Wow, this mindfulness stuff is pretty scary. Having spent the past week reading more than 30 critiques of the mindfulness movement from the last few years, I’m thinking the whole thing seems pretty dodgy. It’s hype, smoke, and mirrors. It’s the decline of a great tradition. It’s a secret takeover of our minds. It’s ineffective. It’s flaky. It’s a wet blanket. It’s narcissistic. And apparently a whole lot of people are making huge piles of money from it.
Then, I remembered how cyclical things are. Once something reaches the point that it’s celebrated on the cover of Time, look out. The knives are being sharpened in the back room. The biting criticism, naysaying, and debunking will soon follow. One of the great things about the media is that we can rely on it to part the curtains on the hype and let us examine what’s really going on.
But along with that comes the lust to tell a negative story, because readers will relish it. It has ever been so. Dante’s Inferno—his description of hell and the nasty characters therein—is an enduring classic. No one reads his companion volume on heaven. It’s boring. The characters are happy and satisfied.
The media can be harsh. Ask any celebrity. The word implies being celebrated, but what gets celebrated will one day be brought low. Writing about pro golf’s new golden boy, Jordan Speith, sports writer Brendan Porath admitted that the praise and hyperbole heaped on him now will eventually “hit a saturation point and there will be backlash, as there always is. That’s how this machine works.”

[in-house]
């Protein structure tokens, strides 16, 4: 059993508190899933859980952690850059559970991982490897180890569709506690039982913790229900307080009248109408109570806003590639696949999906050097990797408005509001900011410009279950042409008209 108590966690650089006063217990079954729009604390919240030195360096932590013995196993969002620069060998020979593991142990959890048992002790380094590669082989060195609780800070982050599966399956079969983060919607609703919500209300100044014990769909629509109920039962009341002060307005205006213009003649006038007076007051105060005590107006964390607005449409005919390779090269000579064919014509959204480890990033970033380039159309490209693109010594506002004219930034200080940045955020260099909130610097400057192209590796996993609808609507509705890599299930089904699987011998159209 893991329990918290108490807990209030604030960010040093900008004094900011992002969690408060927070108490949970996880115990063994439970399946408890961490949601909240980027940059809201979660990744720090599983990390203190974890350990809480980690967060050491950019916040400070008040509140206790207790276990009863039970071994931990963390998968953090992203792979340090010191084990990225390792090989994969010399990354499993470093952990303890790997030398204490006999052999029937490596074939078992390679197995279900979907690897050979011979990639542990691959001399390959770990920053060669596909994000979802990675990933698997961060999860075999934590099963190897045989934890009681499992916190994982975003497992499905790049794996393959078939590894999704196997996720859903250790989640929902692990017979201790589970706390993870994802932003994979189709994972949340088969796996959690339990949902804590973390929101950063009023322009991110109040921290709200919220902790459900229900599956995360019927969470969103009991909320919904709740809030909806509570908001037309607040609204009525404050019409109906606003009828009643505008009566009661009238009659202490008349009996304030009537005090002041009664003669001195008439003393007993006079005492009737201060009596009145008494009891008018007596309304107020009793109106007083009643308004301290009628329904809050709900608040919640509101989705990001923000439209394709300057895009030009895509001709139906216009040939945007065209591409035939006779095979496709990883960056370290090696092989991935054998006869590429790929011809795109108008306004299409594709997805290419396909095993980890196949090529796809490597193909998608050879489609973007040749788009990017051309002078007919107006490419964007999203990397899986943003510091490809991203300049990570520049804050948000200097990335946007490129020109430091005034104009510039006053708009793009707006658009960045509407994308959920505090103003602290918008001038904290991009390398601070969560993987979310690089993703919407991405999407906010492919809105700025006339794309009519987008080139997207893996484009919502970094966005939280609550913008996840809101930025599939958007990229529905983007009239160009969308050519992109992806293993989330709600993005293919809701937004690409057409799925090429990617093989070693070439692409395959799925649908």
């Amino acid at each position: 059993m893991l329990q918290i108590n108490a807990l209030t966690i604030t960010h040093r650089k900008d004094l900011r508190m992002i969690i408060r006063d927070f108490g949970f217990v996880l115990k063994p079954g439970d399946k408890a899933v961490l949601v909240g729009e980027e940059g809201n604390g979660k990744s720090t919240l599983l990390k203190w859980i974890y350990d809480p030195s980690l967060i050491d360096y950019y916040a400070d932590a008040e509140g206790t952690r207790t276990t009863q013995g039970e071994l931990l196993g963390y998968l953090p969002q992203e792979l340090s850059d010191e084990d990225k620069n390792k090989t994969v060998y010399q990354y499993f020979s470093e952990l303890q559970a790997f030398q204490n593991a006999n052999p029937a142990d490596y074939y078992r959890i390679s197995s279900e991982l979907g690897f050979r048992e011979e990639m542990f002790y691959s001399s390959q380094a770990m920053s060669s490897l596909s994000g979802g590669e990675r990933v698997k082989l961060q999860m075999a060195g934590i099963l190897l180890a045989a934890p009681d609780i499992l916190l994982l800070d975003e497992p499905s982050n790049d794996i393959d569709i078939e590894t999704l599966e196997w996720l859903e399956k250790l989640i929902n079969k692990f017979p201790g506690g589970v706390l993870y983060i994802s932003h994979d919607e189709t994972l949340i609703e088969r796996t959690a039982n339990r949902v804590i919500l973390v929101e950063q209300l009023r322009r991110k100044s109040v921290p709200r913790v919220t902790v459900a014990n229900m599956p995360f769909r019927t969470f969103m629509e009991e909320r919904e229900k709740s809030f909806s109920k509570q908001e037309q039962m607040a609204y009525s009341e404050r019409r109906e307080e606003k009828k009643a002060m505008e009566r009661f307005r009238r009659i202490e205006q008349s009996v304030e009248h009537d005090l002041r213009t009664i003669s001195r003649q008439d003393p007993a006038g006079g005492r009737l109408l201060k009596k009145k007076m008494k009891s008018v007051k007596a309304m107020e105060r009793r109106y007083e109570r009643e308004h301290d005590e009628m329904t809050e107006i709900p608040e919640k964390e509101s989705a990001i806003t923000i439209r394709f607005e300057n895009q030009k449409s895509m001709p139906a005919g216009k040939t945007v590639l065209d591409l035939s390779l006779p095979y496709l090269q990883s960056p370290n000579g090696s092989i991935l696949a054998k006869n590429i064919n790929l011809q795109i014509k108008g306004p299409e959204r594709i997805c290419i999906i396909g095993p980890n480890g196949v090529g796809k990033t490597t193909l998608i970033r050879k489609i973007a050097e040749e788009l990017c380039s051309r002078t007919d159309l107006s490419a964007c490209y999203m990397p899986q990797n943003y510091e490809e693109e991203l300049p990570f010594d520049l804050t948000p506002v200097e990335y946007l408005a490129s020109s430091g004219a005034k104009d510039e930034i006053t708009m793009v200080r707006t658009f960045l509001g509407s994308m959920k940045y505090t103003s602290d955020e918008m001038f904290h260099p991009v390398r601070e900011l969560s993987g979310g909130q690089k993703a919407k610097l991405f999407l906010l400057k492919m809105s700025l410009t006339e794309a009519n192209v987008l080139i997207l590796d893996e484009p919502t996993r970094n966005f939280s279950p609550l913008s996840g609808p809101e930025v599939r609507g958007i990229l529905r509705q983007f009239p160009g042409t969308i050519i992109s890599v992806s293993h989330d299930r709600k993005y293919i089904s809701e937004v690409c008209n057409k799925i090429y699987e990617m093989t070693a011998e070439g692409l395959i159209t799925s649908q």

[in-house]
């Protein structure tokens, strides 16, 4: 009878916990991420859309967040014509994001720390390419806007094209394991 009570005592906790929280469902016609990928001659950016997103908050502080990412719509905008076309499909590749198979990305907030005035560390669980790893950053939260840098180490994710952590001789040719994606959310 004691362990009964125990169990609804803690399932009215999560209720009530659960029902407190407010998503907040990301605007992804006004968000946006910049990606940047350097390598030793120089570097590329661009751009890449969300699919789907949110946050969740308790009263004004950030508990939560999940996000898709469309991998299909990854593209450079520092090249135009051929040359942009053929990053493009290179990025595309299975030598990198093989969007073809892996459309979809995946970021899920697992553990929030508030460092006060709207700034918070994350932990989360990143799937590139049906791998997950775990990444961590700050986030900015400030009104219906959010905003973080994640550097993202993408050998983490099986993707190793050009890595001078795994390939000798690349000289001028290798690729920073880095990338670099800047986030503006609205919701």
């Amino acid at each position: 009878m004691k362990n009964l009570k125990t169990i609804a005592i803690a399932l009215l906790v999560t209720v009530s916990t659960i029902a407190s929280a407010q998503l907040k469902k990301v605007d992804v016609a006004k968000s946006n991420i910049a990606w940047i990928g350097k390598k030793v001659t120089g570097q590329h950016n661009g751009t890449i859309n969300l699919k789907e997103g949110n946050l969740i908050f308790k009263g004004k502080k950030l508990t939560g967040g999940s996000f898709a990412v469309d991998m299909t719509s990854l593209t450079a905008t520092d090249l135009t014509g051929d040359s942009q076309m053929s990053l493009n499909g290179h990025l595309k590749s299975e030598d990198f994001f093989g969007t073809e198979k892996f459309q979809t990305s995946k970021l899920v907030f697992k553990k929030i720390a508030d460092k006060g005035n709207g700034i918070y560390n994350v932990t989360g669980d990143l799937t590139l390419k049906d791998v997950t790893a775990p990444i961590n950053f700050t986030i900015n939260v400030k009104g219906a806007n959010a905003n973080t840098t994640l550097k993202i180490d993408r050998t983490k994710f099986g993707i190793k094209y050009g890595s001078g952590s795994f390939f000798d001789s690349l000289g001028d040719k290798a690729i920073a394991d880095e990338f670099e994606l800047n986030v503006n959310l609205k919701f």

Mindfulness has been hyped and overpromoted. And that naturally draws criticism, which should be carefully considered. But under all the hooplah, people are getting the help they need.
Another phenomenon is at play when an innovation starts to spread in organizations. The technology consulting firm Gartner Inc. calls it “the hype cycle.” It begins with excitement about the new idea or technique, and then as more and more people advocate for it, it’s oversold, and it reaches a “peak of inflated expectations.” Now a number of people are disillusioned: the shiny new thing didn’t instantly solve every problem and remove all pain. A long period follows when the innovation gradually spreads and is implemented in more places. People take on the hard task of making it work and proving that it does work.
Mindfulness is now taught and practiced in many arenas: hospitals, schools, military bases, police stations, offices, and locker rooms, to name just a few. That’s a tremendously exciting innovation. It emerged not because of a few hypesters or hucksters, but because of a lot of people who care. It’s spreading because it’s helping people deal with stress, tension, and pain. It’s sharpening their focus and effectiveness. And they’re leading more fulfilling lives as a result.
Those who train others to work with their minds take on a big responsibility, so naturally there are good intelligent questions to be asked and addressed. Mindful will keep working to unearth and clarify those questions, because mind training deserves to be a health and well-being “craze” of genuine long-lasting value. It touches your heart to hear a veteran talk about getting her life back because of mindfulness practice or a teacher say that it reminded him of why he wanted to teach children in the first place.
Along with such genuine stories of enduring benefit, there will always be hype and counter-hype. As it swirls around, it’s good to take time to consider what might be true and what might be misinformed. In the October 2015 issue of Mindful, we take a closer look at some of the myths about mindfulness that have emerged as it has its moment as the shiny new thing.